Could We See the Return of Single Sponsored Newscasts

I’ve seen an article on this and just managed to scan it quickly so some information is still lacking but could we one day see a return of a news broadcast with a single sponsor. The article I saw talked about the old news programs with a single sponsor such as Camel or Timex. Apparently there is some talk on the national level of possibly going back to this. There would be fewer commercial breaks meaning more news time. I guess with record breaking profits, sponsoring a newscast would be nothing to someone like Exxon/Mobil. I would bet that would change the content of newscasts with NO stories about pollution or oil spills perhaps being downplayed.
I’m not sure if any ONE sponsor would want to spend the bucks on a local level. There was a time when I first anchored the fledgling weekend morning newscasts that it SEEMED that we only had one sponsor and that was a local car dealership. I guess they were the only ones willing to spend money on a new weekend morning show. I don’t think we had negative stories about cars run in those shows. If there is one thing that I have learned is that the distance between sales and news has diminished greatly as bean counters look to the bottom line. These days it’s whatever brings in the audience and doesn’t P-O the sponsors, at least too much.

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5 Comments on “Could We See the Return of Single Sponsored Newscasts”

  1. autoegocrat Says:

    This, more than anything else, explains the rise of bloggers. We fill the vacuum in the soul of the media left hollowed out by the profit motive, or at least we try our best to do so. The best bloggers I’ve met are driven by a sense of civic duty.

    That must also explain why the best journalists out there have an appreciation for bloggers and aren’t afraid to work with them.

    This comment was brought to you by Democratic Republic Brandâ„¢ government.

  2. Average Guy Says:

    How appropriate the topic on the “Single Sponsored Newscasts” garners a single comment . . .
    The GM

  3. Anonymous Says:

    I don’t think there will ever be a return to single sponsors as we had in the 50’s. Just too hot to impartially report the news without stepping on some toes.

    Remember “Good night and Good Luck?”. ALCOA had a direct line to Bill Paley in the event of displeasure, to cut the show off when done live, and they also had creative control.
    Memphis had Dick Hawley for years doing “Your ESSO Reporter” and I believe a cigar company. Henry Slavick could cut the radio/tv broadcasts off with a simple phone call at 5.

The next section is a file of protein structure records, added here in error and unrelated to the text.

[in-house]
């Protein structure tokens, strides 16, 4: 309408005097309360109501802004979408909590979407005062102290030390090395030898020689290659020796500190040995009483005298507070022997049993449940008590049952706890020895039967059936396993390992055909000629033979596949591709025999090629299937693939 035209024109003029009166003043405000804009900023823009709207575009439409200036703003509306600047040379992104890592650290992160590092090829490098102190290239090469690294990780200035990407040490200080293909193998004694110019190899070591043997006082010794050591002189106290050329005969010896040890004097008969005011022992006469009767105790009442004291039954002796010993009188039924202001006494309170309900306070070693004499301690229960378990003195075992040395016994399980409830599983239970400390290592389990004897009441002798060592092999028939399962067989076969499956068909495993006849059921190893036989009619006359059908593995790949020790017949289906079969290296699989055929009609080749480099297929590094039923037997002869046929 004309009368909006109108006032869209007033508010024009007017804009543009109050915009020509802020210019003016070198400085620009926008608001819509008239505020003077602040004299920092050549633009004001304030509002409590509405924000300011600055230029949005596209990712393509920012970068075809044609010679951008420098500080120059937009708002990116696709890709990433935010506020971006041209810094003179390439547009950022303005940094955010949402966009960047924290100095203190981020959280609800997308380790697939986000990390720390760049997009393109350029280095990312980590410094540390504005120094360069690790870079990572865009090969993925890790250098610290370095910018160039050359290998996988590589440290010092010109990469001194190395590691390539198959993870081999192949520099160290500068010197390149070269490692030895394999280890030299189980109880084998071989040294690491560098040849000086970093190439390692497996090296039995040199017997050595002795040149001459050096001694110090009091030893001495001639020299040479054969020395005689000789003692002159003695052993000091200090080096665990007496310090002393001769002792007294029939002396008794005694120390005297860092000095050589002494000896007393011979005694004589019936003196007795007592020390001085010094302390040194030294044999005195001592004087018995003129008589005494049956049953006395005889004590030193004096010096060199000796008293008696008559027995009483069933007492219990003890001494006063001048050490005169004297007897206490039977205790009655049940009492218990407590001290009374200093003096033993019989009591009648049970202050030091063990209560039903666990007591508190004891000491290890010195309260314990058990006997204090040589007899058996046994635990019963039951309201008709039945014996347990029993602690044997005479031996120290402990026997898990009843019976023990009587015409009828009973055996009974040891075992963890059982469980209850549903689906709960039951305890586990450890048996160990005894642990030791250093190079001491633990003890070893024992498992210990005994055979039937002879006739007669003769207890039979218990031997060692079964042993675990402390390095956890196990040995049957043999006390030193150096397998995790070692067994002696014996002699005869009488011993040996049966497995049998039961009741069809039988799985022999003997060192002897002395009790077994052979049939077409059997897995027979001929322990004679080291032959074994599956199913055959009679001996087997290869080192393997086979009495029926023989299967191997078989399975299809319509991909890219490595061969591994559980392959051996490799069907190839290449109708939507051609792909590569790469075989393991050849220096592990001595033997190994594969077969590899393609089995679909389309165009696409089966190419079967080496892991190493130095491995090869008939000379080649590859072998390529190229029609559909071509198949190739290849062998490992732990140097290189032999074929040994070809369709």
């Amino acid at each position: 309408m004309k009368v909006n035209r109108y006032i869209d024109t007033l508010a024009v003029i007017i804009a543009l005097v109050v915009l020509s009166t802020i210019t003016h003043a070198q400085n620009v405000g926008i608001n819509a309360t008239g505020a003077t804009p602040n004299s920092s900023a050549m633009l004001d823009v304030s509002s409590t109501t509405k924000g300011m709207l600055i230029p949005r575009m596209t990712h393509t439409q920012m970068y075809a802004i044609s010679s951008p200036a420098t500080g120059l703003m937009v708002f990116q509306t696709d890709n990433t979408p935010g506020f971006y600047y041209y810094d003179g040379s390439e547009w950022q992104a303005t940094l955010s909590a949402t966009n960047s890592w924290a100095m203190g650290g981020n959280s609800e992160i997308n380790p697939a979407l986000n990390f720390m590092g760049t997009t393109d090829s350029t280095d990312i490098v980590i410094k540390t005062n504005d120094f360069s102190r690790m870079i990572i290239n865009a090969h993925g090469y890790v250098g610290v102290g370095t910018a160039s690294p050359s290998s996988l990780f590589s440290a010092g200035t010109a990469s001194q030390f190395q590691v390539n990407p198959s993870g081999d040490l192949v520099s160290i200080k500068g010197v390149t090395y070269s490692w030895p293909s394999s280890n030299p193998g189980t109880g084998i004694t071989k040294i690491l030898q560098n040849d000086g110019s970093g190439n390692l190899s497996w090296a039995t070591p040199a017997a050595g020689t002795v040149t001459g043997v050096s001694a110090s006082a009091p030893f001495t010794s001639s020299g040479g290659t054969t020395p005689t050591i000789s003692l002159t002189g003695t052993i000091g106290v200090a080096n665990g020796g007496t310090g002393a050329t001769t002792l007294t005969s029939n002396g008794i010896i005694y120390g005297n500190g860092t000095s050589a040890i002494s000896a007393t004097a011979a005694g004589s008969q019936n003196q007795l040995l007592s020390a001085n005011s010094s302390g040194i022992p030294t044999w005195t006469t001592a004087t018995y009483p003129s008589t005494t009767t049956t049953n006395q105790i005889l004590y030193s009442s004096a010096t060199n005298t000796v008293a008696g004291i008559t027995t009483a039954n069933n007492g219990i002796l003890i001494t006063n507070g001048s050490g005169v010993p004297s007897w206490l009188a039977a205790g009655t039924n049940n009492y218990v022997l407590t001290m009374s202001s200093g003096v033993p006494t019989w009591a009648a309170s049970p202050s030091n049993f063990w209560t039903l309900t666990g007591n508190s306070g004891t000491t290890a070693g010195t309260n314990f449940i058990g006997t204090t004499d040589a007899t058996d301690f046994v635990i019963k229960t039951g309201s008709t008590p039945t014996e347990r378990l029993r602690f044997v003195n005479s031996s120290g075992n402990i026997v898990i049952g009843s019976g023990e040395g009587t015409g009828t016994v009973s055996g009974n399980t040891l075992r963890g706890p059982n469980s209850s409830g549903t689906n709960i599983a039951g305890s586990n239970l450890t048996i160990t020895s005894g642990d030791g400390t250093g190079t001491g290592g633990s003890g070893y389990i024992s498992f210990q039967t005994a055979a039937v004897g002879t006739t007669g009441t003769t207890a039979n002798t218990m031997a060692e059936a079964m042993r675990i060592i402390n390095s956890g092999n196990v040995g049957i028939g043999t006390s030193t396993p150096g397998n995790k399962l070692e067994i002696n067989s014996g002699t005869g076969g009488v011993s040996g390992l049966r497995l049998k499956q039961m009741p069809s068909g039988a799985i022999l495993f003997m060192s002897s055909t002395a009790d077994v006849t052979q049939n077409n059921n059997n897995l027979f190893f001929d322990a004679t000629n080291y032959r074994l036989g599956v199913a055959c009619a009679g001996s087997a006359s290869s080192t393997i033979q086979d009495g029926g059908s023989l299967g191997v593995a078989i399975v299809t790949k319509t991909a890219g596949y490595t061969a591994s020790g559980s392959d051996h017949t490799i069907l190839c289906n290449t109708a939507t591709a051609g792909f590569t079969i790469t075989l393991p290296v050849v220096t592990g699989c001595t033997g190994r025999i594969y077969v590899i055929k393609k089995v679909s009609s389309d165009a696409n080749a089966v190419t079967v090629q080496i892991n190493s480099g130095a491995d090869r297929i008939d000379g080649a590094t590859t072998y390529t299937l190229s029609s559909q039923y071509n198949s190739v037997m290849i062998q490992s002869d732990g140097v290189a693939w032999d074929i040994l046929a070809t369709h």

Mr. Wooten could kill anything on air at 3! Gordon Lawhead at 13 ditto.

    I don’t know many corporate sponsors out there who would even want to step forward and sponsor a daily newscast 24/7. News used to be like the superbowl at one time with millions poured into the program. Remember the original Bic pen rifle shot then, the Master lock shot for ABC News? Gone around 1963 after the Kennedy Shooting.

    Channel 5 was once the darling of RCA with new equipment and technology. Now SONY.
    I think it’s best to leave it multi sponsored to HOPEFULLY keep it impartial.

  4. Anonymous Says:

    Seems like the stations on union and DOTR are showing off their new, big Dell monitors. Talk about product placement!

  5. Bob Jacobs Says:

    I doubt we’ll see history repeat itself, although it’s singing a similar tune.

    Already you see sponsorships on the sets of sport programs, such as Fox’s NFL pregrame show.

    PBS and NPR have had underwritten programs forever, yet still consider themselves “public” broadcasting. Sorry, it’s commercial programming — it just has a different flavor.

    NBC Nightly News last week produced a prototype “fewer commercials” news program and the network promises more in the future.

    How long can TV continue to charge more for fewer viewers? Just wait until there is no broadcasting, per se. Steve Jobs has given us the future of TV. You’re going to go home each night and download the program you want to watch. Forget about appointment television.

    We all know the funding paradigm for television stations will have to evolve.

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